Monday, July 10, 2017

Iowa border warfare & the summer of 1861 (Part 3)

Lucas County Border Brigade volunteers may (or may not) have responded to alarms surrounding the Aug. 5, 1861, Battle of Athens. During the battle, a secessionist cannon ball was shot through the Thome-Benning House (above) and splashed into the Des Moines River beyond. I took this photo during 2003.

This is the third in a series of posts about Iowa's Southern Border Brigade and the parts at least four Lucas Countyans played in it during 1861, first year of the Civil War. They were Lt. Col. John Edwards, charged with organizing the brigade, and Robert McCormick, Wilson King Larimer and Joseph Mitchell, who served in it.


The activity of the Border Brigade can be divided into two periods --- one informal but filled with excitement and activity as alarms and rumors of secessionist threats swept the border counties between May and October of 1861; the other, commencing during September of 1862, when the brigade was organized formally.

Lucas Countyans, including McCormick, Larimer and Mitchell, were involved only in that first period and saw little if any action thereafter. Mitchell, in fact, died on Nov. 14, 1861, at the age of 67.

While it is very likely that other Lucas Countyans served in the brigade, records from that first year are scarce.

It needs to be remembered, too, that as Lt. Col. Edwards was organizing the brigade, others were recruiting men for the first regular military unit to march out of Chariton in response to President Abraham Lincoln's and Gov. Samuel Kirkwood's calls to arms. That unit, Company B, also known as the Lucas County Guards, marched east from Chariton on July 11, 1861, and was mustered into the 6th Iowa Volunteer Infantry at Burlington later in the summer. You can read about the departure ceremony here.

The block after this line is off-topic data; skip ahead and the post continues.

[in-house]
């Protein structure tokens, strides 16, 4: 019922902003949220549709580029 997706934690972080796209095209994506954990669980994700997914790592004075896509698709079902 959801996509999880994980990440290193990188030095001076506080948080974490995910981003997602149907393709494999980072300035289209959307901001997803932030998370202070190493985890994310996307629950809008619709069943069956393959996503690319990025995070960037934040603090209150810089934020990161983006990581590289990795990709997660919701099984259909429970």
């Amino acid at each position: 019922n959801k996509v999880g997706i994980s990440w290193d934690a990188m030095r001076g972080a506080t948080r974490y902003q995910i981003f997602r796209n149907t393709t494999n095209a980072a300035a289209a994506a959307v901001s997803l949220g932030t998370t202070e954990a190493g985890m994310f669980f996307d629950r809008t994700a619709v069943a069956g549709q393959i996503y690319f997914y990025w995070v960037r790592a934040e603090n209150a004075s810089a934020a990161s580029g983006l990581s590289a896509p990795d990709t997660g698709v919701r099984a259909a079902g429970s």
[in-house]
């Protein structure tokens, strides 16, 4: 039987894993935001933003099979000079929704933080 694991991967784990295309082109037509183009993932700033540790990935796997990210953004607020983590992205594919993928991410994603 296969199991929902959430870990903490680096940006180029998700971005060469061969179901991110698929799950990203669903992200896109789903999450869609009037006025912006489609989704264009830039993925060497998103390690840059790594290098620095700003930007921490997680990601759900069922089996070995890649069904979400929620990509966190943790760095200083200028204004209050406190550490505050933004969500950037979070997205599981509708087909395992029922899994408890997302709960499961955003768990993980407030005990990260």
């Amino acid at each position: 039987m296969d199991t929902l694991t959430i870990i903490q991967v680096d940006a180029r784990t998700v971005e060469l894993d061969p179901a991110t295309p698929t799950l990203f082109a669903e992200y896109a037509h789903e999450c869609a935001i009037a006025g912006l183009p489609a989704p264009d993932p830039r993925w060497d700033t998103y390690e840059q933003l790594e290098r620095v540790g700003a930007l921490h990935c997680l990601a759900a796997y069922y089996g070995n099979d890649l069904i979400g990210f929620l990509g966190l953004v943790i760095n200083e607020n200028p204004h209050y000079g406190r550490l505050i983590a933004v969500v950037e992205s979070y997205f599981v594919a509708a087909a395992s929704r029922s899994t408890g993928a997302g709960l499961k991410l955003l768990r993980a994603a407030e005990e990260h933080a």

By the time of the brigade's formal organization during the fall of 1862, the border threat had for the most part passed, although bands of guerrillas continued to operate in northern Missouri. Union forces had been firmly in control of northern Missouri since November of 1861.


As soon as Gov. Kirkwood commissioned Chariton attorney, newspaper publisher and legislator John Edwards, as well as Bloomfield's Cyrus Bussey, to organize Iowa's border defense, they set about recruiting companies of men. Most of these companies were in border counties, including Wayne --- Lucas County's immediate neighbor to the south.

While it is entirely possible that McCormick, Larimer and Mitchell were members of a separate Lucas County company --- inspired by their neighbor and friend John Edwards --- there is no record of it. On the other hand, there are few formal records of any of the volunteer companies operating during those first months of brigade activity.

Membership was open to any able-bodied man regardless of age who owned a gun, a horse and a saddle and could climb aboard and ride in response to an alarm. No equipment, arms or uniforms were issued. Once gathered, a company elected its own officers --- but none were commissioned by the state. Units drilled locally.

We know that Edwards led three expeditions that most likely included Lucas County men to and beyond Iowa's southern border during that summer of 1861, but know for sure only that McCormick, Mitchell and most likely Larimer, too, were involved in the final one --- to St. Joseph, Missouri --- during August.


There was no shortage of opportunities to ride that long-ago summer, although the threat immediately south of Lucas and Wayne counties was minimal. Mercer and Putnam counties, Missouri, were among that state's Union strongholds.

But on May 23, 1861, for example, a messenger arrived in Clarinda with the news that secessionists were gathering near the state line south of Amity (now College Springs) and planned to invade and burn the village. The Clarinda Home Guards marched to the aid of the Amity Border Guards and were joined by the Harlan Blues and the Braddyville Guards. This turned out to be a false alarm, however, and everyone returned home without incident.